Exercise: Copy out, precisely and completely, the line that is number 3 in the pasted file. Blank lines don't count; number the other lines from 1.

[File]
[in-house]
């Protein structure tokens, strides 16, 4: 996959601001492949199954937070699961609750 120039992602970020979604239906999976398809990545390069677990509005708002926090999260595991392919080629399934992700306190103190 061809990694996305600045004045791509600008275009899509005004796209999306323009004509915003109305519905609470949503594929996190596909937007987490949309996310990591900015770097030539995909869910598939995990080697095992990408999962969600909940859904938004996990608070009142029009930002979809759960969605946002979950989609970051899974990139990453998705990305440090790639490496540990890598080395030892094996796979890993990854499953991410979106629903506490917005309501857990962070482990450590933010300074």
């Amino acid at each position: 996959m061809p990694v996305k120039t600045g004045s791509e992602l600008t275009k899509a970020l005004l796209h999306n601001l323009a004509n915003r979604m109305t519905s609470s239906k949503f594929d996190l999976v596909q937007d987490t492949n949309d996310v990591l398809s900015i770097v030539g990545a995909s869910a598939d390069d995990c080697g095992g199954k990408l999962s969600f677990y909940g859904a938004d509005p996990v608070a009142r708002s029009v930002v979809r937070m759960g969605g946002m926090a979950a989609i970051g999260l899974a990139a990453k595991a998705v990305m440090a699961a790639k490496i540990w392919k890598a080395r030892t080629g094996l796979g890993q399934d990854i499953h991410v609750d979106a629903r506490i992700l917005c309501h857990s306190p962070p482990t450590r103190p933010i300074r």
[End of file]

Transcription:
């Amino acid at each position: 996959m061809p990694v996305k120039t600045g004045s791509e992602l600008t275009k899509a970020l005004l796209h999306n601001l323009a004509n915003r979604m109305t519905s609470s239906k949503f594929d996190l999976v596909q937007d987490t492949n949309d996310v990591l398809s900015i770097v030539g990545a995909s869910a598939d390069d995990c080697g095992g199954k990408l999962s969600f677990y909940g859904a938004d509005p996990v608070a009142r708002s029009v930002v979809r937070m759960g969605g946002m926090a979950a989609i970051g999260l899974a990139a990453k595991a998705v990305m440090a699961a790639k490496i540990w392919k890598a080395r030892t080629g094996l796979g890993q399934d990854i499953h991410v609750d979106a629903r506490i992700l917005c309501h857990s306190p962070p482990t450590r103190p933010i300074r």